The datacenter industry today looks very different than it did a decade ago. A number of factors have emerged over the past few years: most recently, the proliferation of large-scale AI, but also the slowing of Moore’s law, and the nagging issue of sustainability.
Uptime Institute expects a confluence of these challenges to begin driving material change across the industry in 2024, as operators grapple with cascading pressures related to power, cooling, management, densification, and regulation.
While not the first on Uptime’s list, with the issue of artificial intelligence on everyone’s mind, we’ll start there. The past twelve months have seen the deployment of massive GPU clusters by the major cloud providers and hyperscalers. Uptime posits that Nvidia shipped somewhere in the neighborhood of 600,000 H100s in 2023 alone. (We think it was closer to 710,000.) By the end of 2024, the chipmaker is expected to ship between 1.5 million and 2 million more of these chips.
AI infrastructure probably won’t cause as many headaches as you might think.
With volumes at this scale, and a seemingly insatiable appetite for generative AI-backed technology, the datacenter industry is understandably bracing for a sudden ramp in demand and the thermal and power headaches that go along with supporting large scale deployment of GPUs and other accelerators.
While those specializing in HPC are no strangers to the performance and power densities associated with these accelerators, compared to your typical dual-socket system, these machines are on a different level entirely.
Nvidia’s H100 and impending H200 are rated for north of 700 watts. But that’s just one chip. These things are typically bundled in systems of four or eight with thermal design powers climbing into the double digits.
However, Uptime expects the AI infrastructure wave to have a limited impact on most operators, owing in large part to supply constraints on the manufacture of chips, and the fact that relatively few companies have the resources necessary to deploy them in large quantities.
Datacenters that do deploy these systems at scale will face challenges with power and thermal management. Thankfully there are a couple of ways to address this particular problem. One of the simplest, as it requires the fewest infrastructure changes, involves spreading the systems out across a larger footprint.
For example, if a facility’s existing infrastructure can support power and thermal loads of 25 kilowatts per rack, they might deploy DGX-style nodes over twice as many racks. Obviously, this is going to mean a lot of mostly empty cabinets, but it can be a viable option for certain workloads, assuming space isn’t at a premium.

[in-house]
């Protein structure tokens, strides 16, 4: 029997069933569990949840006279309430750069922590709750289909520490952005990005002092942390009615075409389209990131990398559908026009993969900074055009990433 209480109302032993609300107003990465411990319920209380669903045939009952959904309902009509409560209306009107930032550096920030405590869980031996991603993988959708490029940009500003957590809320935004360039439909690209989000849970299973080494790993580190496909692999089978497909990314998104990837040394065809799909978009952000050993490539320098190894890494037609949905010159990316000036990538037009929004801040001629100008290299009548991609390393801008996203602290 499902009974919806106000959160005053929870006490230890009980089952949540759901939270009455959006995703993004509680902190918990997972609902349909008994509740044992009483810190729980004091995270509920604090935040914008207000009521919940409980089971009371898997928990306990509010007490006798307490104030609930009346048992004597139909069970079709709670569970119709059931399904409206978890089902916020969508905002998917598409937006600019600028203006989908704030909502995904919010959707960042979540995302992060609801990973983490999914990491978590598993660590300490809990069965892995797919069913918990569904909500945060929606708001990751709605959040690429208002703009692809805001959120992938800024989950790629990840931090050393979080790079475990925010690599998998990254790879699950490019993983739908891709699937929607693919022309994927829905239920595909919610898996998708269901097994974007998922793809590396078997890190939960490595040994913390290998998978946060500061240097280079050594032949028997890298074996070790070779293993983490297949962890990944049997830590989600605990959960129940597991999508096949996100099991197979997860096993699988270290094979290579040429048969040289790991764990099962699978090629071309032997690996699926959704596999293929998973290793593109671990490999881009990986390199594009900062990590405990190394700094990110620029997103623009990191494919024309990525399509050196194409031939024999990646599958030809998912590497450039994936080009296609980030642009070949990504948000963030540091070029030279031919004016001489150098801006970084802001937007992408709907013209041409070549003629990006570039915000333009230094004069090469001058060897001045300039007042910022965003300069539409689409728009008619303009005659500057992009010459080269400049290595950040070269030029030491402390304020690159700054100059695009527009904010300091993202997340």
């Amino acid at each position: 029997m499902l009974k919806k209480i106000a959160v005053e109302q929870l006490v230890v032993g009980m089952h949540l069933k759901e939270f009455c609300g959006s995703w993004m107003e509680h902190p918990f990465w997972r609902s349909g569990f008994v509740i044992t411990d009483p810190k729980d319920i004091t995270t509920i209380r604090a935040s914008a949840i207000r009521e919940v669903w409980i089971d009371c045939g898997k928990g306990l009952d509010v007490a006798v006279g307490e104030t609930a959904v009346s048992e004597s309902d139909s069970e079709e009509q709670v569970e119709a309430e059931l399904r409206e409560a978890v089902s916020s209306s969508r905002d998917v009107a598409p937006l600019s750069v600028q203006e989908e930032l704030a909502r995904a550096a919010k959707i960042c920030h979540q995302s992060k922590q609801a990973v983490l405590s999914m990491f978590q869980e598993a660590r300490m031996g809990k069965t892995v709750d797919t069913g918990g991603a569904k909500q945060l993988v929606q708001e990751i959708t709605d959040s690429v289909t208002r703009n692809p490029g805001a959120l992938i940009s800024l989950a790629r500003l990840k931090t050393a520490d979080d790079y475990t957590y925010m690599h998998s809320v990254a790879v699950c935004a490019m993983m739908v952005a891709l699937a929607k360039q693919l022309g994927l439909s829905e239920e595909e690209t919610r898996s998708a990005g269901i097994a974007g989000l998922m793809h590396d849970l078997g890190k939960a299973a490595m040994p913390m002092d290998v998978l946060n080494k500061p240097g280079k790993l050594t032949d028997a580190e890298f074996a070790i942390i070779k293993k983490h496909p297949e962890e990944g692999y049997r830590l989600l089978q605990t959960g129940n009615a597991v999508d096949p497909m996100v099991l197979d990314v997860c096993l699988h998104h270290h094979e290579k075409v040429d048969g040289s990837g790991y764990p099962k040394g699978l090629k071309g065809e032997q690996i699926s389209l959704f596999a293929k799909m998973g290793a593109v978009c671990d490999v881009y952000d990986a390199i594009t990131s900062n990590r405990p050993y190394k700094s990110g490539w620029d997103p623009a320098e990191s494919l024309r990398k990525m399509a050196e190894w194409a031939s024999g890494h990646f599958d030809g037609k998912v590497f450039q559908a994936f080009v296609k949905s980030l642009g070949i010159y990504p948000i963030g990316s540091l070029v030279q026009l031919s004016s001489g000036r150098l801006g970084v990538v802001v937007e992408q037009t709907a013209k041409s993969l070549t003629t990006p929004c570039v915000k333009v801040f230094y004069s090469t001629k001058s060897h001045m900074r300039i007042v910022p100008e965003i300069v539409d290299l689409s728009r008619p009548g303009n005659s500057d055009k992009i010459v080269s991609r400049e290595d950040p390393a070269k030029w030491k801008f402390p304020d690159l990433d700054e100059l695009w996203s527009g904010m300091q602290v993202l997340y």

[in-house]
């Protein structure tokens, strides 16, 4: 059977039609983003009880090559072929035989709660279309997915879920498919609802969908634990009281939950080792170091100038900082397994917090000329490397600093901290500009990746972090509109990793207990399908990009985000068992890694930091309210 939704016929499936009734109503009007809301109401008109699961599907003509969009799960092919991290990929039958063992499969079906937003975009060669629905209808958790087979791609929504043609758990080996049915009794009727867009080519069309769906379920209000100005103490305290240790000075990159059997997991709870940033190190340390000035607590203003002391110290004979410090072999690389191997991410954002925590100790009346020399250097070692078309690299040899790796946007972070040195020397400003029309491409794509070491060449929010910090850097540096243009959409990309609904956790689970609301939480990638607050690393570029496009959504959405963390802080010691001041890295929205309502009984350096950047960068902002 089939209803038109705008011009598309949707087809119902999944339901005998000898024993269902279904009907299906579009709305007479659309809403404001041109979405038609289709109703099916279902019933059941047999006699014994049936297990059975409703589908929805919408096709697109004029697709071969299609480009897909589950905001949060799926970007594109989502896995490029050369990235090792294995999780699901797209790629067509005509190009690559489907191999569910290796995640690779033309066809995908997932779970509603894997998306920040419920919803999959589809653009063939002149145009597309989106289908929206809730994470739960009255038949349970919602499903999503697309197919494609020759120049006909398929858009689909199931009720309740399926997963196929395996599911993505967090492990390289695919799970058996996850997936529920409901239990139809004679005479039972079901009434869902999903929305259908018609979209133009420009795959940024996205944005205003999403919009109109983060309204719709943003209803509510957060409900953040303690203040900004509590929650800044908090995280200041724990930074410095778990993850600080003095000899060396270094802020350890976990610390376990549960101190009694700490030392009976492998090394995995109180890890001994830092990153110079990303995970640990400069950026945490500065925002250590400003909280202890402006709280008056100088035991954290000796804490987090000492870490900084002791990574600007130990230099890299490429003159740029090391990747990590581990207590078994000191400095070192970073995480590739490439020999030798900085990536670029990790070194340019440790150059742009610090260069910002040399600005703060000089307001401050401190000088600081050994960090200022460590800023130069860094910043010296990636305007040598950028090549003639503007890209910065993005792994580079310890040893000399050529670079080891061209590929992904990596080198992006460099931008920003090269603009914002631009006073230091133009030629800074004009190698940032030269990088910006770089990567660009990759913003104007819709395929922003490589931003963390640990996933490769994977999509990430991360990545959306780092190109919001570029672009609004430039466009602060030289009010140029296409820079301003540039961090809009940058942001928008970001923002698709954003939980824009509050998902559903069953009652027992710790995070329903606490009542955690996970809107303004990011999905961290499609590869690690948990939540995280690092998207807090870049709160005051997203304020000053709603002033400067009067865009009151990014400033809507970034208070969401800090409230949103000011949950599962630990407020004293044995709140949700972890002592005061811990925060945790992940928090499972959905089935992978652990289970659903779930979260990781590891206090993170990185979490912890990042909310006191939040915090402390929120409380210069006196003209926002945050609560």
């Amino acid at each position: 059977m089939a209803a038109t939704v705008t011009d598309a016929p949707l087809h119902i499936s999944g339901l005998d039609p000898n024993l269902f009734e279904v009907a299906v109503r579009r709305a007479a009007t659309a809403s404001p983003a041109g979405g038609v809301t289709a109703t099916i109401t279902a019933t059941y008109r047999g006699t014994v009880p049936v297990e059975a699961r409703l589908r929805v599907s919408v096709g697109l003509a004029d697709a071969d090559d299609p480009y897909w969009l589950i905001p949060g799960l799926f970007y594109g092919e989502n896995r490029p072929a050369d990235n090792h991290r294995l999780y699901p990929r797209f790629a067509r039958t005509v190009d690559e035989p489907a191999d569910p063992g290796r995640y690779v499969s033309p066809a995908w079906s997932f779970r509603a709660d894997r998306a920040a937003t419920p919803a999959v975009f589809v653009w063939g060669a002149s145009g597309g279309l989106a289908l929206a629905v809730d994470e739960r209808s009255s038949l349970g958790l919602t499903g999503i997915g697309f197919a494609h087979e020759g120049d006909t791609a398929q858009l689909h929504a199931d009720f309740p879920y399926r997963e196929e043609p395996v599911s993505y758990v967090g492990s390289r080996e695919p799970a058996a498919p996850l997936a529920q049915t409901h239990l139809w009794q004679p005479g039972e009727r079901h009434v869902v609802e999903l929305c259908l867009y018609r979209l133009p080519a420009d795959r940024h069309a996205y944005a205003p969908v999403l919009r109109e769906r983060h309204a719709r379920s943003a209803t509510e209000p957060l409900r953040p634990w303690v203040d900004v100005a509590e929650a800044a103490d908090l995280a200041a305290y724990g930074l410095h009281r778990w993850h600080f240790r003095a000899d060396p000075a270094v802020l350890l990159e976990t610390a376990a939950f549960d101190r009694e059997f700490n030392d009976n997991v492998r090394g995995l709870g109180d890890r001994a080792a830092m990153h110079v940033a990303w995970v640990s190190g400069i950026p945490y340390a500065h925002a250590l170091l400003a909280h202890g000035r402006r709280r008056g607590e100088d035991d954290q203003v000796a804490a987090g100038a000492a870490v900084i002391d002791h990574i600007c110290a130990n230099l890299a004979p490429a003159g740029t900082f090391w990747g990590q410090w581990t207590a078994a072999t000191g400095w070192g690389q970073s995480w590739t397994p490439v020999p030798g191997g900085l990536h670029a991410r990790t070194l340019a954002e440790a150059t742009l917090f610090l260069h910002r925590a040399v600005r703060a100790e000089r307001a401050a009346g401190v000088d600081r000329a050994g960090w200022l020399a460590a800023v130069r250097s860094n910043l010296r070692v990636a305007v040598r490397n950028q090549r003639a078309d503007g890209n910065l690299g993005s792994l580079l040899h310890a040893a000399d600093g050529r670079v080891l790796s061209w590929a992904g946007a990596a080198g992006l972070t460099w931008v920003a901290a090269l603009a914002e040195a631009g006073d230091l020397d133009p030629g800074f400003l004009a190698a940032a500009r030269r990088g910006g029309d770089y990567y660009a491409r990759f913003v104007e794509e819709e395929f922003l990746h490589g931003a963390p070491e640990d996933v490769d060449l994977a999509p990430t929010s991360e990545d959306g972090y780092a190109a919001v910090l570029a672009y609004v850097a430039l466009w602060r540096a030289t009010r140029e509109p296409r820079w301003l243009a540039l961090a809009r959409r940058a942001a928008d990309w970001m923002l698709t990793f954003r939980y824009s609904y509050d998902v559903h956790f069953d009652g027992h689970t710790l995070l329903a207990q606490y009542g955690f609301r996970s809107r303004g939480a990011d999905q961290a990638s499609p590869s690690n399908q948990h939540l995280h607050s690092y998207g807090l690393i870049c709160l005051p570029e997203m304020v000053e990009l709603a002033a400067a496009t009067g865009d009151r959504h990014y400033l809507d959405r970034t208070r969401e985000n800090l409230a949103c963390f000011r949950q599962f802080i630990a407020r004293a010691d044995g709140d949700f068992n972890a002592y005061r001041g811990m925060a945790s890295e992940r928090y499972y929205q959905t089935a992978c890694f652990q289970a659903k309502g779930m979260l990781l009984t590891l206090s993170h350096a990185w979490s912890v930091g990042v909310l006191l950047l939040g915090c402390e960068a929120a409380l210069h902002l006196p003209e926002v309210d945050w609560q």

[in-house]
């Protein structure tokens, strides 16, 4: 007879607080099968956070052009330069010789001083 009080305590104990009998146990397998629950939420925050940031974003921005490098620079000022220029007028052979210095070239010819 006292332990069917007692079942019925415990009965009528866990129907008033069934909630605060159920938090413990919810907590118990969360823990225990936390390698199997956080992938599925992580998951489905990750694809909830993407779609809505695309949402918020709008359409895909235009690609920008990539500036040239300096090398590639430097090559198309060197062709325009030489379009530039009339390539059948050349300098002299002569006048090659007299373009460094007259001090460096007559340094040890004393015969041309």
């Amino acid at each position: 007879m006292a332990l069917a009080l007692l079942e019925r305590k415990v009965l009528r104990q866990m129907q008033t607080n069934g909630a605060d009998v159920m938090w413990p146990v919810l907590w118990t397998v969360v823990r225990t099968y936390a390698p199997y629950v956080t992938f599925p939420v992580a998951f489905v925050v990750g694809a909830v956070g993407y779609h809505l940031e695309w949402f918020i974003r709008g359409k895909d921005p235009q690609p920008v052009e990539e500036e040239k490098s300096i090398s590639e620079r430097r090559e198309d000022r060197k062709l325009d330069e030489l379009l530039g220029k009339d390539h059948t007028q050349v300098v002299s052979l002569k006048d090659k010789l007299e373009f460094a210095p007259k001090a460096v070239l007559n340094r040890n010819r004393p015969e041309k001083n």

But, as we learned from our earlier conversation with Digital Realty chief technology officer Chris Sharp, while spreading out the systems does address the issue of hotspots and power delivery, this isn’t always practical for training workloads taking advantage of specialized interconnect fabrics, like NVLink, which have limited reach and thus benefit from denser arrangements.
Direct Liquid Cooling Makes Gains
The second option involves a transition to liquid cooling, specifically direct liquid cooling (DLC). Uptime analysts predict that DLC will continue to enjoy broader deployment in 2024 as operators grapple with hotter chips, denser systems, and greater pressure around sustainability, but the latter is likely to take a backseat to performance and convenience of installation in the near term.
DLC is generally more efficient than air cooling as liquid is a better conductor of thermal energy and the tech largely eliminates the need for chassis fans. We’re told this can account for as much as a 20 percent reduction of system power consumption, though Uptime notes that quantifying this is particularly challenging as it’s mixed in with overall IT consumption.
While DLC has the potential to reduce power consumption, it is not always that simple. Uptime explains that many facilities may opt to chill their supply fluids to lower temperatures to reduce the pressure required to effectively cool the infrastructure. As we understand it, this puts less load on the facility infrastructure and has benefits for IT lifespans, but isn’t as efficient as using warmer fluids at higher pressures since it takes energy to cool the fluid in the first place.
Chilled water DLC does have advantages in terms of performance. Cooler source water means lower operating temperatures for CPUs and accelerators, allowing them to operate at higher boost frequencies – and wattages for that matter – for longer.
The concern is any savings made by switching to DLC-based systems will be offset by higher system load.
Sustainability Starts To Bite
While DLC may not move the needle on sustainability goals and impending regulator requirements may, according to Uptime.
Essentially every major cloud and hyperscale datacenter operator has committed some kind of net zero-like sustainability goal over the past few years. For many, like Microsoft and Google, the first major mile marker is only a few years away.